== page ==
Texans Cleared From Ebola Monitoring
October 20, 2014
A group of 43 people in Texas who had contact with the state's first Ebola patient have been cleared from twice-daily monitoring after reaching the 21-day mark, the longest incubation period for the disease.
They have no Ebola symptoms and are not at risk of developing Ebola. They are able to continue normal daily activities without being monitored for symptoms. The group is a mix of health care workers, household contacts and community members whose last possible contact with the state's first patent was Sept. 28.
State health officials have been working closely with the Centers for Disease Control and Prevention and the local health department in Dallas to closely monitor people who have had contact with the three Ebola patients. About 120 more people continue to be monitored for symptoms.
"Epidemiologists have worked around the clock to call and visit people who may have had any exposure, to make sure they were asymptotic and doing well," said Dr. David Lakey, commissioner of the Texas Department of State Health Services. "I'm happy we can tell people they are free and clear of monitoring. It provides a measure of relief and reassurance."
An additional group of people also are being monitored for symptoms because they were passengers on at least one of two Frontier flights that carried one of the health care workers who was diagnosed with Ebola shortly after travels. A small group of those passengers were identified as having sat within three feet of the health care worker and are considered to be at higher risk of exposure. That group has been directed to stay home.
Texas has had three confirmed Ebola cases. No additional cases of the disease have been diagnosed in Texas. The first patient, Thomas Eric Duncan, was exposed to the disease in West Africa before traveling to Texas and being diagnosed. The second and third patients are both health care workers who cared for Duncan in the hospital.
CDC Advisory issues guidance regarding Ebola virus
August 4, 2014
Nigerian health authorities have confirmed a diagnosis of Ebola Virus Disease (EVD) in a patient who died on Friday in a hospital in Lagos, Nigeria, after traveling from Liberia on July 20, 2014. The report marks the first Ebola case in Nigeria linked to the current outbreak in the West African countries of Guinea, Sierra Leone, and Liberia.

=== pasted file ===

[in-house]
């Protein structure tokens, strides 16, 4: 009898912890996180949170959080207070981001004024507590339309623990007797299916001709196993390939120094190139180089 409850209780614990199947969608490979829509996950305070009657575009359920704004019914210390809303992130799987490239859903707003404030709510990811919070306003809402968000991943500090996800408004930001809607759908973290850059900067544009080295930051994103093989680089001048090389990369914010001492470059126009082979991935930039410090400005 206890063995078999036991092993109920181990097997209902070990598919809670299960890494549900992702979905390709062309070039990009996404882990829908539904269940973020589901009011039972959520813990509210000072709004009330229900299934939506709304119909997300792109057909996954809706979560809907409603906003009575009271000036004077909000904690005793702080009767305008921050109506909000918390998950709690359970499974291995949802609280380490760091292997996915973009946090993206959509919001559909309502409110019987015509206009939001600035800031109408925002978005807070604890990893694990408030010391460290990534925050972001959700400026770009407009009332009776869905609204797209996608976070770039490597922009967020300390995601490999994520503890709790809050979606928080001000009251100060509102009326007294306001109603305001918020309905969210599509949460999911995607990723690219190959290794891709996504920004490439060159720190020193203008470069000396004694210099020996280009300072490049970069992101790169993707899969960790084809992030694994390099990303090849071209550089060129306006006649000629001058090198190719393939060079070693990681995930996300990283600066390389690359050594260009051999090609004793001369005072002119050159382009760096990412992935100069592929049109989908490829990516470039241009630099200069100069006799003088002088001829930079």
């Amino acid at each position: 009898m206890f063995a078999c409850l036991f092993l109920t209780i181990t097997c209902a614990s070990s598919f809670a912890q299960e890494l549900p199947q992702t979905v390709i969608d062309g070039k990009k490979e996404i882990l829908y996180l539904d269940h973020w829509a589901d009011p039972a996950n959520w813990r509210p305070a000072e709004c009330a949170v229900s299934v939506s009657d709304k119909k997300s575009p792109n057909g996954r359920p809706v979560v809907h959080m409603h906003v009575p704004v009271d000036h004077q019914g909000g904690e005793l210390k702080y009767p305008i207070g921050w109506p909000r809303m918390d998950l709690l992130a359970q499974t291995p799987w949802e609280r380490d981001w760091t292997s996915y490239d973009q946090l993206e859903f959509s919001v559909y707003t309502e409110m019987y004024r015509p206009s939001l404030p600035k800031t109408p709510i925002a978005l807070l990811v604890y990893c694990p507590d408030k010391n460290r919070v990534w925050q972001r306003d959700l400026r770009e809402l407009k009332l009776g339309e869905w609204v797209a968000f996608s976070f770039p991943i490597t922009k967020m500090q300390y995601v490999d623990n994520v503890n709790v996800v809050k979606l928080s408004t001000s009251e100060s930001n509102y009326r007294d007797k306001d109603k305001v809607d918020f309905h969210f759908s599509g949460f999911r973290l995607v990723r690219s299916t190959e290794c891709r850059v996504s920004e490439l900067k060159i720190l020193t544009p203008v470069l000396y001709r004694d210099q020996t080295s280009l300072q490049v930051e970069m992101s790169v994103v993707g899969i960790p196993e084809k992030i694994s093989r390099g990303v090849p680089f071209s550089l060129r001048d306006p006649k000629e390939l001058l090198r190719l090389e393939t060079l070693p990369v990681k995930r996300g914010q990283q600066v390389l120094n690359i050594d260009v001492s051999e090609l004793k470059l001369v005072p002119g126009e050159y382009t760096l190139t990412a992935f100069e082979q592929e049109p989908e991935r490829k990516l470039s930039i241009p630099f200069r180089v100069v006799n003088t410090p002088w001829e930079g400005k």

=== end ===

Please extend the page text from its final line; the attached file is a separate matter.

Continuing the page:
Health authorities also reported this weekend that two U.S. citizens working in a hospital in Monrovia, Liberia, have confirmed Ebola virus infection. These recent cases, together with the continued increase in the number of Ebola cases in West Africa, underscore the potential for travel-associated spread of the disease and the risks of EVD to healthcare workers.
While the possibility of infected persons entering the U.S. remains low, the Centers for Disease Control and Prevention (CDC) advises that healthcare providers in the U.S. should consider EVD in the differential diagnosis of febrile illness, with compatible symptoms, in any person with recent (within 21 days) travel history in the affected countries and consider isolation of those patients meeting these criteria, pending diagnostic testing.
Further information is available here.
Texas Investigating Measles Exposures at Kansas Event
July 17, 2014
Texas Department of State Health Services has issued a measles health alert after being notified by the Kansas Department of Health and Environment that more than 30 Texas residents may have been exposed to the highly contagious disease at a Wichita, Kansas, softball event during the July 4th weekend.
At least three recreational softball teams from Texas traveled to Wichita to participate in the informal tournament held at the South Lakes Sports Complex. DSHS is investigating to get additional details about the event and who may have been exposed. DSHS has not yet identified any Texas measles cases associated with the event.
DSHS urges anyone in Texas who attended the event to call the department (512-776-7676) to report the potential exposure.
Anyone with measles symptoms should call their health care provider. Health care providers should be on alert for potential exposures and patients with measles symptoms.
The incubation period of measles is about two weeks from exposure to onset of rash, but may be as short as one week or as long as three weeks. People are contagious from four days before onset of rash to four days after the appearance of rash. The rash usually begins on the face and spreads to the trunk. Other symptoms include fever (higher than 101 degrees), cough, runny nose and sore eyes.
Measles is a highly contagious respiratory illness spread by contact with an infected person through coughing and sneezing. Measles is so contagious that if one person has it, 90 percent of the people close to that person who are not immune or vaccinated will also become infected with the measles virus.State health officials urge immunization to protect against and prevent the spread of measles. People should check their immunization status with their healthcare provider.
Last year there were 27 reported measles cases in Texas and none in 2012.
Doctors should consider measles in their diagnosis if they have a patient with a rash and fever. If measles is suspected, they should report the patient to their local health department as soon as possible. People who have measles or are suspected of having measles should seek medical attention and otherwise stay home until four days after the rash appeared. People with measles symptoms should contact the medical provider’s office before arrival to limit spread to other patients.
The health alert is available here.
Texas investiga exposiciones al sarampión durante evento de softbol en Kansas.